can be [grudgingly!] grateful.
>From Kass Fleisher:
thinking of you. i have this rule that, if distance is involved, and
since $ is not always loose for us, i would rather go visit a
threatened friend while they're still here, than go to their funeral.
but i'm hoping to do both. so you sit tight.
i'll share some good news: at some point the first week in january
we noticed that the amazon sales rank for _bear river_ had fallen to
10,000 -- which is best-seller rate of sales! -- and it stayed there
for a week and we couldn't figure what was going on -- till we
discovered that the book was adopted for teaching in several courses.
u. of illinois-chicago, and penn state, are the 2 we know of. it's
back up to 400,000 now.
we'll beat this story yet. i'm happy to share this news with you
today of all days: the anniversary is today. january 29. 142 years
don't take any shit.
love, and always deep gratitude and admiration,
kass [fleisher] January 29 2005
From Karin Kunstler:
Dear John - your strength and courage
are really inspiring. I am so
grateful that I reconnected with you although much too late. Some of
what you said made me think of my grandmother (Bill's mother) who had
a Saint Christopher medal, a Saint Jude medal and a statue of another
saint next to her bed and a mezzusah (sp?) hanging from the bed post -
and hanging on the wall she had pictures of four people whom she
admired very much - Abraham Lincoln, Franklin Roosevelt, John Kennedy
and her mother. They were all of great comfort to her. As for me, I
always carry around a "gris-gris" (amulet) that was given to me by
someone in Senegal when I was a Peace Corps volunteer there in the
sixties and a little stone that was given to me by a Native American
elder in Arizona some years ago. The protection of our spirits,
whatever they are, keeps us going in our adventures on earth and will
guide us in our next adventures. Coming upon your words and your
wisdom will, I know, add to the inspiration of my spiritual journey.
My best to you and Eldri and your children - Karin [Kunstler] 1/29/05
From Alice Azure
Anyway, I am thankful for the great family around you now. Thank you too for sharing things with us. I have been sick with a cross between the flue, a cold and a sinus condition. So I read Robert Conley's War Woman the whole time. Wonderful. He and his wife--good friends of mine--are Cherokee and live in Tahlaquah, OK. Sometimes he can be coaxed away from his writing there--but not often!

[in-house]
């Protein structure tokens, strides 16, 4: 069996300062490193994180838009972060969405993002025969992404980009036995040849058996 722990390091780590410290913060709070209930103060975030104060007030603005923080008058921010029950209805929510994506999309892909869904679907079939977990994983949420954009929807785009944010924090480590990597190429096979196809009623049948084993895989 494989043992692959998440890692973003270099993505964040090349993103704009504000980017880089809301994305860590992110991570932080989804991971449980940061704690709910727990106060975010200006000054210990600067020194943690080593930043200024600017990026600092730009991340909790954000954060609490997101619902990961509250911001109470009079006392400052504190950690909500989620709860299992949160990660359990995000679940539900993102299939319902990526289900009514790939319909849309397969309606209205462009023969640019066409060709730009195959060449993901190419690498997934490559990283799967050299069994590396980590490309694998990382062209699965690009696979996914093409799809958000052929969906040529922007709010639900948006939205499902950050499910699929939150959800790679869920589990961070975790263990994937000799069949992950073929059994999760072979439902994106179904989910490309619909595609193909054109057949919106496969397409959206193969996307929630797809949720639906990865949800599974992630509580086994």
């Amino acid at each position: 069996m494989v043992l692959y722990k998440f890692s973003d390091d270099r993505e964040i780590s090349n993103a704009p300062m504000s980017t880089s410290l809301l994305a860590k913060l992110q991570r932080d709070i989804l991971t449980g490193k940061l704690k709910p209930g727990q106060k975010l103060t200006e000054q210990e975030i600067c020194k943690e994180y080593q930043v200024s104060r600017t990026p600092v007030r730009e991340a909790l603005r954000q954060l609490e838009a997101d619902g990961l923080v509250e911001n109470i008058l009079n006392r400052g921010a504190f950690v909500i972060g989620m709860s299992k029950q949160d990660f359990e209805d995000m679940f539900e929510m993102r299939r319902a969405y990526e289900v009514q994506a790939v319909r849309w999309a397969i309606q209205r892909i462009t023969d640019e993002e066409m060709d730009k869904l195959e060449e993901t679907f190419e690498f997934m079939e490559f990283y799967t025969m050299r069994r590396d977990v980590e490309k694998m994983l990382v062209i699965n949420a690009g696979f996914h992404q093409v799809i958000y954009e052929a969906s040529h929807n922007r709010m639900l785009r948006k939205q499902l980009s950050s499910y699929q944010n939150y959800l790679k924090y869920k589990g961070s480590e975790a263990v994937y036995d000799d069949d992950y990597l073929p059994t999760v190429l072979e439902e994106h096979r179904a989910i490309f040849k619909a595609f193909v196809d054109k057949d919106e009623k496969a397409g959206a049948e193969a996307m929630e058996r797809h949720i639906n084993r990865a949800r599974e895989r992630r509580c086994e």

From Heather Booth:
I sent comments to you when we were gathering folks' recollections for your
website last year. I think the site then crashed, and I'm not sure if you
ever saw much of what people sent in. So, I'm sending some words of
appreciation for you now.
We haven't met.
I didn't have the great pleasure or benefit from knowing you in the most
active days of the movement.
Yet, from reading your thoughts and email messages, I have been touched by
what you say, how you live your life and who you are.
It is not so common for people to work from such a centered clarity about
their vision and values, incorporated into their daily life, personal
relations, friends and social commitments. You convey that unity, that
clarity. And you combine all this with practical clarity about what really
matters and how to do real organizing, how to help people build a better
You are an organizer who has followed or created the path of what could make
the greatest benefit for the greatest number of people using your own great
skills at any point in time. So you have been teacher, organizer, legal
advisor, friend, counsellor. You have been active in civil rights, Native
rights, human rights. You have been North, South, East, West--wherever the
movement needed you.
The stories you tell are filled with people and struggles--all told with
warmth and caring, but also with lessons about what is of value and how to
make a difference.
So, though I never knew you personally, I have also gained from your
clarity, your moral vision, personal decency and your practical advice.
For all this and more, I thank you.
In common struggle and the struggle continues made stronger by your works,
Heather Booth January 29 2005
From David McReynolds
If there is anyone who will insist on "continuing" so long as possible, it
will be you. And I remember very well that last year a number of us were urging you on toward spring, which you made, and the long walks, which you were able to resume.
So again, though a year has passed and things remain (clearly) grim, and
since you've had the last rites you can relax in the event of a crisis, and while it is obvious from this post that things are NOT good at this time, let me join all the others who have written in hoping that you will be hitting your mountain trails before long.
I went out this afternoon to go to the War Resisters League office to feed
the office cat (I'm responsible for Rustie's care on weekends - Rustie in honor of Bayard
Rustin). It was a quarter of five, but felt like broad daylight, while only a month ago it was pitch dark by 4:30. That, and the fact the temperature had climbed well above freezing for the first time in several days, left a feeling as if early March was upon us, not the impending month of February.
So may you find, in the days immediately ahead, a sense of early March and
the reach of Spring.
David [McReynolds] January 30 2005
FROM THOMAS ARMSTRONG
Joan Mulholland forwarded your email to me. I've tried to follow your
continued freedom struggle. Your courage has long been admired. I wish for
your perseverance. I have a niece who has Lupus. I have followed some of
your emails to her. She has asked me to inform you that your statements are
of great inspiration to her. She wishes you the best.
May the sunshine of life forever illuminate your spirit. You have set an
example that I will always try to live up to. NEVER give up.
From an old Tougaloo Activist.
Thomas M Armstrong [January 31 2005]
HUNTER GRAY [HUNTER BEAR] Micmac /St. Francis Abenaki/St. Regis Mohawk
Protected by Na´shdo´i´ba´i´